Skis: Junior Comparison

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Skis: Junior

Junior Skis

When an adult buys skis, there is a range of acceptable sizes, depending on the skier’s ability level. For junior skis, this isn’t the case. When you size skis for your junior skier, you want to be very sure that they are absolutely no taller than their chin. Too frequently we have parents buy skis for their kids with the idea that they’ll grow into them. It sounds like a great idea, but in reality, if you oversize junior skis, you’ll overwhelm the kid and skiing will make them miserable. And what good is having properly sized gear two years from now, if your kid hates skiing? Cool, now that mini rant is out of the way, let’s talk some skis. Here at Level Nine Sports, we carry three types of Junior skis (or four when we have legit Jr. race skis).

Standard junior skis: This is the most common type of children's ski. Skis in this category are made with a variety of synthetic, foam cores. They rarely have a waist wider than 70mm, and their lengths increase in steady increments, usually of 10 cm. They are extremely light and maneuverable and usually the correct choice for all levels of junior skiers. As your child gets older, you’ll undoubtedly run into the question of when to transfer to adult skis. Typically, if your youth is either exceeding 140cm length skis, or is heavier than 150lbs, then it is time to switch to adult skis. Other than that, the only thing you need to know is that these skis often have Race in the name though they are by no means race skis. Though some skis may have useful features such as a more durable textured top sheet, you can consider all the skis in this group to be essentially the same.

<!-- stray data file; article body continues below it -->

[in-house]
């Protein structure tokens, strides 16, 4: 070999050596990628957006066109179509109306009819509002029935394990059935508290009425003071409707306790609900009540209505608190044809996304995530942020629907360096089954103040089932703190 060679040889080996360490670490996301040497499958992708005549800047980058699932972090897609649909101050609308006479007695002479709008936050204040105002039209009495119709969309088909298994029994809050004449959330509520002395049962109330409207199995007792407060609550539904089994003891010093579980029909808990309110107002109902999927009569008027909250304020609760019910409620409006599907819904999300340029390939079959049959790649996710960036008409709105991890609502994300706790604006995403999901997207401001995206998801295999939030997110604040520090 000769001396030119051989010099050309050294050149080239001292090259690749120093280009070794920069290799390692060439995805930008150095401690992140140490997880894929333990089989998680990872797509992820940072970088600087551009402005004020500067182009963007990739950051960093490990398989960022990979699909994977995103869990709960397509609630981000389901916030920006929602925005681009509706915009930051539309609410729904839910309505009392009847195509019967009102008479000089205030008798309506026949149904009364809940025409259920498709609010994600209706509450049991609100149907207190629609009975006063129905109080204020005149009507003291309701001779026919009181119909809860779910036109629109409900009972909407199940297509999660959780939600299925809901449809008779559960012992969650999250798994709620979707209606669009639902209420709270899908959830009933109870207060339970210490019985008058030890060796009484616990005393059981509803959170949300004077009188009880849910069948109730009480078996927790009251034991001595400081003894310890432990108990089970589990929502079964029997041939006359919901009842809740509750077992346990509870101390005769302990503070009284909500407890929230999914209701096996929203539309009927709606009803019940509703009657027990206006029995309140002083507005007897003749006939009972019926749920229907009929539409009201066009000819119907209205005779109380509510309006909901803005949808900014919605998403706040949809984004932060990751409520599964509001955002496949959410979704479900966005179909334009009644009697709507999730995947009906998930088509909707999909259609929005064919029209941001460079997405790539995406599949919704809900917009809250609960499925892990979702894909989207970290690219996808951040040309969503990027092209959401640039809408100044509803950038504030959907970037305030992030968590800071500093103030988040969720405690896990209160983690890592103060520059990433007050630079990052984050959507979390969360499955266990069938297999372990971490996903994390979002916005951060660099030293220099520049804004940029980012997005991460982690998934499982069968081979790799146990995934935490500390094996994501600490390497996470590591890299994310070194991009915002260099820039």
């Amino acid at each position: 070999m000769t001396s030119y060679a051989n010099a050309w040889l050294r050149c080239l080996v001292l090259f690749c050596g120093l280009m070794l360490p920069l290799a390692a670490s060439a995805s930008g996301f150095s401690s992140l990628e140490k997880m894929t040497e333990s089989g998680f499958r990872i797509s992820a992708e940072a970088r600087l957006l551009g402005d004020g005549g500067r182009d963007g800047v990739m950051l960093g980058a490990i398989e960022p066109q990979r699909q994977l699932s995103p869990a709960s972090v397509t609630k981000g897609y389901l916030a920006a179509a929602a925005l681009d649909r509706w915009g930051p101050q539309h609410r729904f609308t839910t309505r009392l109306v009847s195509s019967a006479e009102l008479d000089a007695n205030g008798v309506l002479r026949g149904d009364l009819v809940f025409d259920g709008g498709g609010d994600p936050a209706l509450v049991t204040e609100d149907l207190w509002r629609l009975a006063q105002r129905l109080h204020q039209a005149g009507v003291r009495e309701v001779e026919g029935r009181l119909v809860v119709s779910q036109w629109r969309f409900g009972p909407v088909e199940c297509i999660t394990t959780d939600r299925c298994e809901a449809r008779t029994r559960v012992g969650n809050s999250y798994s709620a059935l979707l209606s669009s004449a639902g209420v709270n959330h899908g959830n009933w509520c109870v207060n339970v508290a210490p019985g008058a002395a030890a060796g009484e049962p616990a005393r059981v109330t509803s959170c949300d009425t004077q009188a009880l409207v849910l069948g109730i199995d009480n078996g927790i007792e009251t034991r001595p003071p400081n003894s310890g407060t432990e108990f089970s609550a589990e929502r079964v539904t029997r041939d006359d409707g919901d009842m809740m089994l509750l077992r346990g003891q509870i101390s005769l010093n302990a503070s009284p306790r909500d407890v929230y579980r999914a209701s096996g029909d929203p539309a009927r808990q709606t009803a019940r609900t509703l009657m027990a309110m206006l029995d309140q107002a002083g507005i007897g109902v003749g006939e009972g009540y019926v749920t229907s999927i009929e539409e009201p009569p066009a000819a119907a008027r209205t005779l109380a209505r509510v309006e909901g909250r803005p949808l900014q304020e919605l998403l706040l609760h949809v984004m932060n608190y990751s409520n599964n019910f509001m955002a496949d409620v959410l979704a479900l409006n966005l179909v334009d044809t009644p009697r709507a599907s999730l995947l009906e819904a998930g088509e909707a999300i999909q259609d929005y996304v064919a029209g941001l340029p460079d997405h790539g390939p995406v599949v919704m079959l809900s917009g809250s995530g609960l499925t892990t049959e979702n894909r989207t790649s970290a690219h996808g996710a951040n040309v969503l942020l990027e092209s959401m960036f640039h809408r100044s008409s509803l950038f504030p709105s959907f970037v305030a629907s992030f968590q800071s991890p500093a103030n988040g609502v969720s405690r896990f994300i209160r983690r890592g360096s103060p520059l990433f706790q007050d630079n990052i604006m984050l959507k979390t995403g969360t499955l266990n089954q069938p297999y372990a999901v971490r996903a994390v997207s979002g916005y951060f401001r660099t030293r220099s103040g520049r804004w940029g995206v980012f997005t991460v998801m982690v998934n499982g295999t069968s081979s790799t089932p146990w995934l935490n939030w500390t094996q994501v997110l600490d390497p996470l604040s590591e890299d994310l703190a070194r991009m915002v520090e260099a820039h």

Full or Partial Twin Tips: The second group of children's skis is identical to the standard junior skis as above, except that they have tails that are turned up. In terms of the cores, weight, and widths though, this group is the same as standard junior skis. So what difference do twin tips make? Not much really in terms of learning how to ski and getting around. The twin tips do add an additional element to skiing though, as your youth will soon learn that they can ski backwards, enabling them to learn tricks. Additionally, these skis will be easier to ski in trees, gullies, and tricky situations. What this adds up to is that these skis are better for the adventurous junior skier, but still can be skied by any youngster.

Advanced and Expert Young Rippers: This is the final and most advanced category of junior skis. These skis are built for kids who have been ripping it up since they were 2, and can truly ski at an advanced level, anywhere on the mountain. For most juniors, these skis will be too much to handle, and should be avoided. For the right junior skier though, these are the closest you can get to an adult ski, without actually making that leap. These skis will be stiffer, wider and basically perform like adult skis, just in a shorter length. These skis should only be used by the stronger junior skier who skis all mountain aggressively.

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